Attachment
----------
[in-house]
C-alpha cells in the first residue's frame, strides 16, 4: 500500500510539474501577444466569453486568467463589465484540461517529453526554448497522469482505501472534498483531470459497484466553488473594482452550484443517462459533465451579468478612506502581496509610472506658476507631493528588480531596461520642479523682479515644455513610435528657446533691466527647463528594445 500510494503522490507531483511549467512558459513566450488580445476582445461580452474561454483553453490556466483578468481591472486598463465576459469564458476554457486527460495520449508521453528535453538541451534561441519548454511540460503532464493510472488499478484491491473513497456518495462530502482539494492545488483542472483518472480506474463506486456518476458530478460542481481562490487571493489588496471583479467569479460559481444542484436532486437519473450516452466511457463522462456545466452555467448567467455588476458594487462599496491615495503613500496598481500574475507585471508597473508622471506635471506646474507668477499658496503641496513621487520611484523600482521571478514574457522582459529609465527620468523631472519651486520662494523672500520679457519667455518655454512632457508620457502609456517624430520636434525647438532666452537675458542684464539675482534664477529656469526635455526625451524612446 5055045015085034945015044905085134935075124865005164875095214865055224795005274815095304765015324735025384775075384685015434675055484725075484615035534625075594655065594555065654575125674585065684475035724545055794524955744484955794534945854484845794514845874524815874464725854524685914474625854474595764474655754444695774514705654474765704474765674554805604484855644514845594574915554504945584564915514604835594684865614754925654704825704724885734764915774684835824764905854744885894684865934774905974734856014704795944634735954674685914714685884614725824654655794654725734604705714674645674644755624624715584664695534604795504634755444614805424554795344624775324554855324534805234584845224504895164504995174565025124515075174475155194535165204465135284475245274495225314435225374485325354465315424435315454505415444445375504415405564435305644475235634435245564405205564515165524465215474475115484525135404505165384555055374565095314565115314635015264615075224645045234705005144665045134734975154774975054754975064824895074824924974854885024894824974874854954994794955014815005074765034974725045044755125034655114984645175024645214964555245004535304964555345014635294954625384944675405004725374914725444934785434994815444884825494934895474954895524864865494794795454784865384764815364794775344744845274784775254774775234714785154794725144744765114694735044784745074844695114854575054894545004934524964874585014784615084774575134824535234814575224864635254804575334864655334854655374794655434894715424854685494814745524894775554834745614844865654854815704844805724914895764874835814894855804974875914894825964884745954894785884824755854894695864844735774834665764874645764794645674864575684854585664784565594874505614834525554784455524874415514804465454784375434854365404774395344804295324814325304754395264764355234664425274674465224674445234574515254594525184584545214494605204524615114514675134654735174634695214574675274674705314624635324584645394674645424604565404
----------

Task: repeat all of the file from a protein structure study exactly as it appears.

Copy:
[in-house]
C-alpha cells in the first residue's frame, strides 16, 4: 500500500510539474501577444466569453486568467463589465484540461517529453526554448497522469482505501472534498483531470459497484466553488473594482452550484443517462459533465451579468478612506502581496509610472506658476507631493528588480531596461520642479523682479515644455513610435528657446533691466527647463528594445 500510494503522490507531483511549467512558459513566450488580445476582445461580452474561454483553453490556466483578468481591472486598463465576459469564458476554457486527460495520449508521453528535453538541451534561441519548454511540460503532464493510472488499478484491491473513497456518495462530502482539494492545488483542472483518472480506474463506486456518476458530478460542481481562490487571493489588496471583479467569479460559481444542484436532486437519473450516452466511457463522462456545466452555467448567467455588476458594487462599496491615495503613500496598481500574475507585471508597473508622471506635471506646474507668477499658496503641496513621487520611484523600482521571478514574457522582459529609465527620468523631472519651486520662494523672500520679457519667455518655454512632457508620457502609456517624430520636434525647438532666452537675458542684464539675482534664477529656469526635455526625451524612446 5055045015085034945015044905085134935075124865005164875095214865055224795005274815095304765015324735025384775075384685015434675055484725075484615035534625075594655065594555065654575125674585065684475035724545055794524955744484955794534945854484845794514845874524815874464725854524685914474625854474595764474655754444695774514705654474765704474765674554805604484855644514845594574915554504945584564915514604835594684865614754925654704825704724885734764915774684835824764905854744885894684865934774905974734856014704795944634735954674685914714685884614725824654655794654725734604705714674645674644755624624715584664695534604795504634755444614805424554795344624775324554855324534805234584845224504895164504995174565025124515075174475155194535165204465135284475245274495225314435225374485325354465315424435315454505415444445375504415405564435305644475235634435245564405205564515165524465215474475115484525135404505165384555055374565095314565115314635015264615075224645045234705005144665045134734975154774975054754975064824895074824924974854885024894824974874854954994794955014815005074765034974725045044755125034655114984645175024645214964555245004535304964555345014635294954625384944675405004725374914725444934785434994815444884825494934895474954895524864865494794795454784865384764815364794775344744845274784775254774775234714785154794725144744765114694735044784745074844695114854575054894545004934524964874585014784615084774575134824535234814575224864635254804575334864655334854655374794655434894715424854685494814745524894775554834745614844865654854815704844805724914895764874835814894855804974875914894825964884745954894785884824755854894695864844735774834665764874645764794645674864575684854585664784565594874505614834525554784455524874415514804465454784375434854365404774395344804295324814325304754395264764355234664425274674465224674445234574515254594525184584545214494605204524615114514675134654735174634695214574675274674705314624635324584645394674645424604565404